An employer that discharges an individual for being homosexual or transgender violates Title VII of the Civil Rights Act of 1964, the Supreme Court held 6-3 in one of the last decisions of its October 2019 term. Bostock v. Clayton County, Georgia, 140 S. Ct. 1731 (2020). Title VII contains the well-known prohibition of discrimination in employment against an individual “because of” the individual's “race, color, religion, sex, or national origin.” 42 U.S.C. § 2000e-2(a)(1). Writing for the majority, Justice Gorsuch explained that an employer who fires an individual for being homosexual or transgender fires that person for traits or actions it would not have questioned in members of a different sex. Thus, sex plays a “necessary and undisguisable role” in such decisions—precisely what Title VII forbids.
Three cases were consolidated for this appeal. Each one started with an employer discharging a long-term employee soon after the employee revealed that he was homosexual or gender-transitioning—and allegedly for no other reason.Read More
On March 18, 2020, the federal Families First Coronavirus Response Act of 2020 ("Families First Act"), Pub. L. No. 116-127, was signed into law. The measure is the second in a series of recent legislative attempts to ameliorate the adverse health and economic effects of the novel coronavirus COVID-19 in the United States. The Act applies to employers with fewer than 500 employees, and its major provisions require (1) paid sick leave, and (2) paid FMLA leave for child care during the pandemic. The Act's leave provisions are effective April 2, 2020 through December 31, 2020.
A third piece of legislation, the Coronavirus Aid, Relief, and Economic Security Act of 2020 ("CARES Act"), Pub. L. No. 116-136, was signed on March 27, 2020. A massive relief package, it provides for increased public health spending, cash relief for individual citizens earning under $75,000 a year ($150,00 a year for married couples), enhanced unemployment benefits, a lending program for small businesses, and targeted relief for certain heavily impacted industries.Read More
When an arbitration agreement is in effect, who decides whether an employment dispute—or any dispute for that matter—is arbitrable? The Supreme Court recently released a pair of decisions that address this issue under the Federal Arbitration Act (FAA), Henry Schein, Inc. v. Archer & White Sales, Inc., ___ S. Ct. ___, 202 L. Ed. 2d 480, 2019 WL 122164 (Jan. 8, 2019), and New Prime, Inc. v. Oliveira, ___ S. Ct. ___, 2019 WL 189342 (Jan. 15, 2019).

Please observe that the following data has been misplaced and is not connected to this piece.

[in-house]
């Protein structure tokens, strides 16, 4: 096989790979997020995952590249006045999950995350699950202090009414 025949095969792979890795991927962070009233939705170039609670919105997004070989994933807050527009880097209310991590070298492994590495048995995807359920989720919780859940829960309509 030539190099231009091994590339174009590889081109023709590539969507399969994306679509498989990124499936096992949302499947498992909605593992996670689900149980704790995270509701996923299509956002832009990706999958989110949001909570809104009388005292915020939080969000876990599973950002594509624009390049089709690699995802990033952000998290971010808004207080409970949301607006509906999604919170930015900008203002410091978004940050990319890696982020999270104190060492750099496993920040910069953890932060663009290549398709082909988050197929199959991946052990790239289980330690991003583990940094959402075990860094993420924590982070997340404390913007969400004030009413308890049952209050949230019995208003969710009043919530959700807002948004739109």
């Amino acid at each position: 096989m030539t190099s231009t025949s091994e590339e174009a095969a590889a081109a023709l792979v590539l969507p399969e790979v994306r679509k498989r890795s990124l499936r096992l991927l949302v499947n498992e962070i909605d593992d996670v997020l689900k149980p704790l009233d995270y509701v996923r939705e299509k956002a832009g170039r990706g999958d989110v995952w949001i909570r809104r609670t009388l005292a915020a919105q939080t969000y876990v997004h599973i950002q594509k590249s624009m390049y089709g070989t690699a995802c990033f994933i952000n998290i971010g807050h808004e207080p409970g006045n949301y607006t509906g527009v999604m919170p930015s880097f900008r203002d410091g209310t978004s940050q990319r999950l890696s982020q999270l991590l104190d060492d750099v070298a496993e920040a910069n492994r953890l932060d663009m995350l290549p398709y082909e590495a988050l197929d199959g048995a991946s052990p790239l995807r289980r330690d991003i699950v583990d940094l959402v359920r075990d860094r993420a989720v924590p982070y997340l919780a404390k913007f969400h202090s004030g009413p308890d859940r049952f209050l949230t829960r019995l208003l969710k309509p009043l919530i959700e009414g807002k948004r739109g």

Each case involved an arbitration agreement that contained a clause delegating the issue of arbitrability of disputes to an arbitrator rather than a court. The Supreme Court had previously held that such clauses are enforceable under the FAA. Rent-A-Center W., Inc. v. Jackson, 561 U.S. 63 (2010) (applying 9 U.S.C. § 2). Some courts of appeals developed an exception to this general rule, holding that a court need not grant a motion to compel arbitration under § 4 of the FAA if the argument that the underlying claim is within the scope of the arbitration agreement is "wholly groundless."Read More
The Age Discrimination in Employment Act ("ADEA") applies to all public employers, including those with fewer than 20 employees, a unanimous Supreme Court held in its first merits decision of the October 2018 term. Thus, the 20-employee minimum that applies to private employers does not apply to a state or its subdivisions. The 8-0 decision, Mount Lemmon Fire Dist. v. Guido, ___ S. Ct. ___, 202 L. Ed. 2d 262 (2018), resolves a split of authority between the Ninth Circuit on one hand and the Sixth, Seventh, Eighth, and Tenth Circuits on the other.
The case arose when a fire district in Arizona, faced with a budget shortfall, laid off its two oldest full-time firefighters—Fire Captains who were aged 46 and 54. Not surprisingly, the firefighters brought suit against the fire district for age discrimination. In seeking to dismiss the suit, the fire district argued that it was too small to qualify as an “employer” under the ADEA. The district court agreed, granting summary judgment for the fire district, but the Ninth Circuit reversed, holding that the 20-employee minimum that applies to private employers does not apply to a state or its subdivisions.Read More
A federal district court sitting in Pennsylvania has held that an employer may proceed with its unfair competition suit asserting contract and tort claims against a former employee and the employee’s current employer. The employer adequately stated claims of common-law breach of fiduciary duty and unfair competition against the employee, and of aiding and abetting the same against the competitor. However, the employer’s claim of tortious interference with prospective contractual relationship against the employee would be dismissed because the complaint failed to allege a sufficient likelihood of a prospective contract. Neopart Transit, LLC v. CBM N.A., Inc., 314 F. Supp. 3d 628 (E.D. Pa. 2018).Read More